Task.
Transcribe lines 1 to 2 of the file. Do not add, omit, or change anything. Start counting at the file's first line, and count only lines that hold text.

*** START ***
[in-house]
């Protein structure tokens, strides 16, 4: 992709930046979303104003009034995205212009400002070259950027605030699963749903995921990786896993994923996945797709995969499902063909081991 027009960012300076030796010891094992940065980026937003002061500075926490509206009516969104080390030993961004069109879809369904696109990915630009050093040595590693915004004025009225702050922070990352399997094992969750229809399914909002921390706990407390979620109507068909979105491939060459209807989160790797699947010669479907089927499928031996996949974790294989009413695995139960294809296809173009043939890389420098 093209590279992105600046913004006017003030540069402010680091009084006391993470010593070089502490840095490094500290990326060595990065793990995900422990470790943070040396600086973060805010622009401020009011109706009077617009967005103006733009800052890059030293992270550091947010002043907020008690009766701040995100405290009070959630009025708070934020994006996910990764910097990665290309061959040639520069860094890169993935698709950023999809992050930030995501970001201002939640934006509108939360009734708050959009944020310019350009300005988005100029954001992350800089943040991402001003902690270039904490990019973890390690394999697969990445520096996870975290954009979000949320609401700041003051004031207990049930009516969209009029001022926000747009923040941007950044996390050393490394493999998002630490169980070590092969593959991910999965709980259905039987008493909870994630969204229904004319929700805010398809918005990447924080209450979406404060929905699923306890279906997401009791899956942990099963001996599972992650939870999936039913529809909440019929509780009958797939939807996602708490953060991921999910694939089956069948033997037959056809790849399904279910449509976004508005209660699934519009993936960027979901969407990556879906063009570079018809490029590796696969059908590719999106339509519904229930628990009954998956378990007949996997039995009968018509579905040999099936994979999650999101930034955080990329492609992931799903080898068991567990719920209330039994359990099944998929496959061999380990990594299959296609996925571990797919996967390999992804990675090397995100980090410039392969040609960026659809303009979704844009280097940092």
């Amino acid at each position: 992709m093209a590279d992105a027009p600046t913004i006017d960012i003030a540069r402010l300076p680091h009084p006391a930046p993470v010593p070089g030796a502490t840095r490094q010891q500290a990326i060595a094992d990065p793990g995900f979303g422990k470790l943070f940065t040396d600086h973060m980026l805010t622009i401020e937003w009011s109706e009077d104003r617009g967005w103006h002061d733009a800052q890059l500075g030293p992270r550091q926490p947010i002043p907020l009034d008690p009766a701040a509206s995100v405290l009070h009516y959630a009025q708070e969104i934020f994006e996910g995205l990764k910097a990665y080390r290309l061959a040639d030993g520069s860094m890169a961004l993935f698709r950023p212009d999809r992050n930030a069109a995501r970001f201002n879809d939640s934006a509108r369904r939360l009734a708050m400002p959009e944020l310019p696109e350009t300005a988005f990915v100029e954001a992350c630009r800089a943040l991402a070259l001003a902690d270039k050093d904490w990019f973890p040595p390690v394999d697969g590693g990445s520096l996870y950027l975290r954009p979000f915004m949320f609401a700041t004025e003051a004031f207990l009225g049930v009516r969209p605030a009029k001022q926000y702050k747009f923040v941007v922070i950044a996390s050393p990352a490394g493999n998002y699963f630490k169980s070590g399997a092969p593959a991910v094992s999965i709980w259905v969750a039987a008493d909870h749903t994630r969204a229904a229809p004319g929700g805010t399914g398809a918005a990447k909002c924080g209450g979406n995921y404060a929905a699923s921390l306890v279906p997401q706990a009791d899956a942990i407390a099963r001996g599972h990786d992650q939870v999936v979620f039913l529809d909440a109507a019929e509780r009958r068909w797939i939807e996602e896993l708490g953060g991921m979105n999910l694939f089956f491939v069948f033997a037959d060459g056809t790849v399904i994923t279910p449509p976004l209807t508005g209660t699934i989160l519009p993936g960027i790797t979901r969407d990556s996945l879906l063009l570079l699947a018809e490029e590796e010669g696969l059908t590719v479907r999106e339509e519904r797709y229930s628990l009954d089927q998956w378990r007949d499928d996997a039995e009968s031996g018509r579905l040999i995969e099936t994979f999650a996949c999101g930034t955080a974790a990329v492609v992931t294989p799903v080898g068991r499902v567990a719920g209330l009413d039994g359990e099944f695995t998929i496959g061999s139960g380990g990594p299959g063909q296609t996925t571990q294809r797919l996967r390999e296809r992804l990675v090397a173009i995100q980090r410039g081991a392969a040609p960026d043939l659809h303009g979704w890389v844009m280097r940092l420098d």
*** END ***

[in-house]
């Protein structure tokens, strides 16, 4: 992709930046979303104003009034995205212009400002070259950027605030699963749903995921990786896993994923996945797709995969499902063909081991 027009960012300076030796010891094992940065980026937003002061500075926490509206009516969104080390030993961004069109879809369904696109990915630009050093040595590693915004004025009225702050922070990352399997094992969750229809399914909002921390706990407390979620109507068909979105491939060459209807989160790797699947010669479907089927499928031996996949974790294989009413695995139960294809296809173009043939890389420098 093209590279992105600046913004006017003030540069402010680091009084006391993470010593070089502490840095490094500290990326060595990065793990995900422990470790943070040396600086973060805010622009401020009011109706009077617009967005103006733009800052890059030293992270550091947010002043907020008690009766701040995100405290009070959630009025708070934020994006996910990764910097990665290309061959040639520069860094890169993935698709950023999809992050930030995501970001201002939640934006509108939360009734708050959009944020310019350009300005988005100029954001992350800089943040991402001003902690270039904490990019973890390690394999697969990445520096996870975290954009979000949320609401700041003051004031207990049930009516969209009029001022926000747009923040941007950044996390050393490394493999998002630490169980070590092969593959991910999965709980259905039987008493909870994630969204229904004319929700805010398809918005990447924080209450979406404060929905699923306890279906997401009791899956942990099963001996599972992650939870999936039913529809909440019929509780009958797939939807996602708490953060991921999910694939089956069948033997037959056809790849399904279910449509976004508005209660699934519009993936960027979901969407990556879906063009570079018809490029590796696969059908590719999106339509519904229930628990009954998956378990007949996997039995009968018509579905040999099936994979999650999101930034955080990329492609992931799903080898068991567990719920209330039994359990099944998929496959061999380990990594299959296609996925571990797919996967390999992804990675090397995100980090410039392969040609960026659809303009979704844009280097940092």